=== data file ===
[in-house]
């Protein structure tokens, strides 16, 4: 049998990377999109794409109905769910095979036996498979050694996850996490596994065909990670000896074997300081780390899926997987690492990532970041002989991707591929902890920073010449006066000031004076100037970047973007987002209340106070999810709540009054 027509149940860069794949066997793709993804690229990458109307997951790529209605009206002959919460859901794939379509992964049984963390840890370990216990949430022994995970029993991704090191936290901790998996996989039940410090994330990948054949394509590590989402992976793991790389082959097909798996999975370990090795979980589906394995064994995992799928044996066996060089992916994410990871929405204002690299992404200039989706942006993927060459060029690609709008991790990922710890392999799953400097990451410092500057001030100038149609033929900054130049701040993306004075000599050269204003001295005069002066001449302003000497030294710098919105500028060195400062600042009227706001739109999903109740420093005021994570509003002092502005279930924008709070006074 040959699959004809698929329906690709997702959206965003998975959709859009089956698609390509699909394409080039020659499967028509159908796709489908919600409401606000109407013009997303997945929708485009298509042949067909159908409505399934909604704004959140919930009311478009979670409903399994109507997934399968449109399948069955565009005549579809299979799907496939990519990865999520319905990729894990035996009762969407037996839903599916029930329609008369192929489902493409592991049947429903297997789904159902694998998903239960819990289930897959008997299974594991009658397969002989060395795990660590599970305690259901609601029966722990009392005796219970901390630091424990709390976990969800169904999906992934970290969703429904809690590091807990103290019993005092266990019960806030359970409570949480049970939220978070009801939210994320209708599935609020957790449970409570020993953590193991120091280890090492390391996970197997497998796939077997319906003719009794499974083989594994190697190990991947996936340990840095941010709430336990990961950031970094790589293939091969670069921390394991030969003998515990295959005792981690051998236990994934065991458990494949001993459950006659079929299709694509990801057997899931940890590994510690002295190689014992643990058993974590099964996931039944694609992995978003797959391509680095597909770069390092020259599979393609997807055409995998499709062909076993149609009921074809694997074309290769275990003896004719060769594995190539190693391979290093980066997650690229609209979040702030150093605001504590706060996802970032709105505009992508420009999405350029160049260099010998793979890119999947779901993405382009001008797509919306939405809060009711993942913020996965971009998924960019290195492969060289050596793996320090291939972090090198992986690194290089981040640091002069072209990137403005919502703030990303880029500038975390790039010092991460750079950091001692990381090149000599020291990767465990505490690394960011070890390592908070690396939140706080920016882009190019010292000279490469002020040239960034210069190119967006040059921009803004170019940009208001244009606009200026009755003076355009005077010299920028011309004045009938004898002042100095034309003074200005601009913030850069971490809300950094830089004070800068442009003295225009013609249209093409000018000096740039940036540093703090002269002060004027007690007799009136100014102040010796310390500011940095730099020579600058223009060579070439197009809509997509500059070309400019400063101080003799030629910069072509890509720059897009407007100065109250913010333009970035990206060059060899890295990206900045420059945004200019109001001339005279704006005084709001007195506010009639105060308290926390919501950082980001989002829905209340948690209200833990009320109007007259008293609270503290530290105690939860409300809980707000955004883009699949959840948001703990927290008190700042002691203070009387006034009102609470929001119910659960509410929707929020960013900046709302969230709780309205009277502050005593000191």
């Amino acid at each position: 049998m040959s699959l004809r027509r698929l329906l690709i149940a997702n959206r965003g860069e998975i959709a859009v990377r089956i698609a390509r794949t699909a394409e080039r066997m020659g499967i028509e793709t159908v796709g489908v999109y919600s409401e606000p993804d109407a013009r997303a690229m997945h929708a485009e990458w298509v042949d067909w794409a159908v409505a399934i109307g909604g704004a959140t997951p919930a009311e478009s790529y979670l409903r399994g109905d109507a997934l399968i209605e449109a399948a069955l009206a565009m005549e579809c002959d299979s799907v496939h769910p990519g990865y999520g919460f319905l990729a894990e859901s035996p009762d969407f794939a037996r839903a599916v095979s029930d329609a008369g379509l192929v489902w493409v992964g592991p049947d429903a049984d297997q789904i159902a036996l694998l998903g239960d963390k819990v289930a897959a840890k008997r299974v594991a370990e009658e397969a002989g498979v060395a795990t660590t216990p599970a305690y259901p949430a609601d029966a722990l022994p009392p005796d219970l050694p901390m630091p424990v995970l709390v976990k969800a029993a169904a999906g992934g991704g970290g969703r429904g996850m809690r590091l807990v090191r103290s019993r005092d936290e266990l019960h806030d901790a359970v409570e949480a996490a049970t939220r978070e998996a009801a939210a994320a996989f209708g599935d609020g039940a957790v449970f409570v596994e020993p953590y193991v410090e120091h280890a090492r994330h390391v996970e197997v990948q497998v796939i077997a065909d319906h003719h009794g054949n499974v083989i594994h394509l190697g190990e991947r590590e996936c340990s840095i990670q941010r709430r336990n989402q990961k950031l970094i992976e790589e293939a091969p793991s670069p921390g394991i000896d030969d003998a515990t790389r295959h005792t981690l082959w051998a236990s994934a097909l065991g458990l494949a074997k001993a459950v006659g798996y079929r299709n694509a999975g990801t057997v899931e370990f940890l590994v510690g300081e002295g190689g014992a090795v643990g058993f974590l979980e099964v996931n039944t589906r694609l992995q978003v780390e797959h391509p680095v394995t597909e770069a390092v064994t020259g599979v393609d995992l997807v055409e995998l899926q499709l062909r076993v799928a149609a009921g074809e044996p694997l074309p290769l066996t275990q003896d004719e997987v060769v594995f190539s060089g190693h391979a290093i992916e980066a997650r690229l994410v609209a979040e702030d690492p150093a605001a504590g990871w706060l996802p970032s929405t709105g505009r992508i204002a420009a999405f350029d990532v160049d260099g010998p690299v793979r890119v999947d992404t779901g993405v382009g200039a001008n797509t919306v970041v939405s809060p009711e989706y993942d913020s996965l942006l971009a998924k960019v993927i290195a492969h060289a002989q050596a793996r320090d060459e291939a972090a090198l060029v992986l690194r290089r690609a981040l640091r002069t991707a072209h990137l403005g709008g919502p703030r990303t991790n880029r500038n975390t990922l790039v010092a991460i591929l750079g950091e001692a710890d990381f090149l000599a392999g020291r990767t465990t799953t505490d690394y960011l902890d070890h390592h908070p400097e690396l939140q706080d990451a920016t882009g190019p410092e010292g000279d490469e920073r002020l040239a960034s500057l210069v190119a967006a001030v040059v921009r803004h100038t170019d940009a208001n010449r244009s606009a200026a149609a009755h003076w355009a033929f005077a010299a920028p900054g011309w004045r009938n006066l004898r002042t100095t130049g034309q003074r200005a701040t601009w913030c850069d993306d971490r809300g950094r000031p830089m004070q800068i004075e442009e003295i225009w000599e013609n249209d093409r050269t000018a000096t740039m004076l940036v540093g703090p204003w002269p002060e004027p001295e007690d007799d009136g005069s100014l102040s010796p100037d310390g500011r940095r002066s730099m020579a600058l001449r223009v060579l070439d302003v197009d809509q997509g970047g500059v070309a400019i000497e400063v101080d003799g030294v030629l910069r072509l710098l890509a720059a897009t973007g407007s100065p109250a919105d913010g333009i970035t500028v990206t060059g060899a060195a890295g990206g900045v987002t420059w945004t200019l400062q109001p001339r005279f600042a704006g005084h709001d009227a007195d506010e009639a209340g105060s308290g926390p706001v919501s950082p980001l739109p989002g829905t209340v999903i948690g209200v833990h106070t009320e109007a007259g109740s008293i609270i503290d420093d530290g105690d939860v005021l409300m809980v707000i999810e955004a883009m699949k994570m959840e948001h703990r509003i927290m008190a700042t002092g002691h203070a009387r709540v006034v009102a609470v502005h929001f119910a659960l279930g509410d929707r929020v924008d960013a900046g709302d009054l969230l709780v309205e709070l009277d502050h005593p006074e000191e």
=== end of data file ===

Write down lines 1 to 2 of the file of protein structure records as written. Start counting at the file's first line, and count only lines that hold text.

[in-house]
């Protein structure tokens, strides 16, 4: 049998990377999109794409109905769910095979036996498979050694996850996490596994065909990670000896074997300081780390899926997987690492990532970041002989991707591929902890920073010449006066000031004076100037970047973007987002209340106070999810709540009054 027509149940860069794949066997793709993804690229990458109307997951790529209605009206002959919460859901794939379509992964049984963390840890370990216990949430022994995970029993991704090191936290901790998996996989039940410090994330990948054949394509590590989402992976793991790389082959097909798996999975370990090795979980589906394995064994995992799928044996066996060089992916994410990871929405204002690299992404200039989706942006993927060459060029690609709008991790990922710890392999799953400097990451410092500057001030100038149609033929900054130049701040993306004075000599050269204003001295005069002066001449302003000497030294710098919105500028060195400062600042009227706001739109999903109740420093005021994570509003002092502005279930924008709070006074 040959699959004809698929329906690709997702959206965003998975959709859009089956698609390509699909394409080039020659499967028509159908796709489908919600409401606000109407013009997303997945929708485009298509042949067909159908409505399934909604704004959140919930009311478009979670409903399994109507997934399968449109399948069955565009005549579809299979799907496939990519990865999520319905990729894990035996009762969407037996839903599916029930329609008369192929489902493409592991049947429903297997789904159902694998998903239960819990289930897959008997299974594991009658397969002989060395795990660590599970305690259901609601029966722990009392005796219970901390630091424990709390976990969800169904999906992934970290969703429904809690590091807990103290019993005092266990019960806030359970409570949480049970939220978070009801939210994320209708599935609020957790449970409570020993953590193991120091280890090492390391996970197997497998796939077997319906003719009794499974083989594994190697190990991947996936340990840095941010709430336990990961950031970094790589293939091969670069921390394991030969003998515990295959005792981690051998236990994934065991458990494949001993459950006659079929299709694509990801057997899931940890590994510690002295190689014992643990058993974590099964996931039944694609992995978003797959391509680095597909770069390092020259599979393609997807055409995998499709062909076993149609009921074809694997074309290769275990003896004719060769594995190539190693391979290093980066997650690229609209979040702030150093605001504590706060996802970032709105505009992508420009999405350029160049260099010998793979890119999947779901993405382009001008797509919306939405809060009711993942913020996965971009998924960019290195492969060289050596793996320090291939972090090198992986690194290089981040640091002069072209990137403005919502703030990303880029500038975390790039010092991460750079950091001692990381090149000599020291990767465990505490690394960011070890390592908070690396939140706080920016882009190019010292000279490469002020040239960034210069190119967006040059921009803004170019940009208001244009606009200026009755003076355009005077010299920028011309004045009938004898002042100095034309003074200005601009913030850069971490809300950094830089004070800068442009003295225009013609249209093409000018000096740039940036540093703090002269002060004027007690007799009136100014102040010796310390500011940095730099020579600058223009060579070439197009809509997509500059070309400019400063101080003799030629910069072509890509720059897009407007100065109250913010333009970035990206060059060899890295990206900045420059945004200019109001001339005279704006005084709001007195506010009639105060308290926390919501950082980001989002829905209340948690209200833990009320109007007259008293609270503290530290105690939860409300809980707000955004883009699949959840948001703990927290008190700042002691203070009387006034009102609470929001119910659960509410929707929020960013900046709302969230709780309205009277502050005593000191």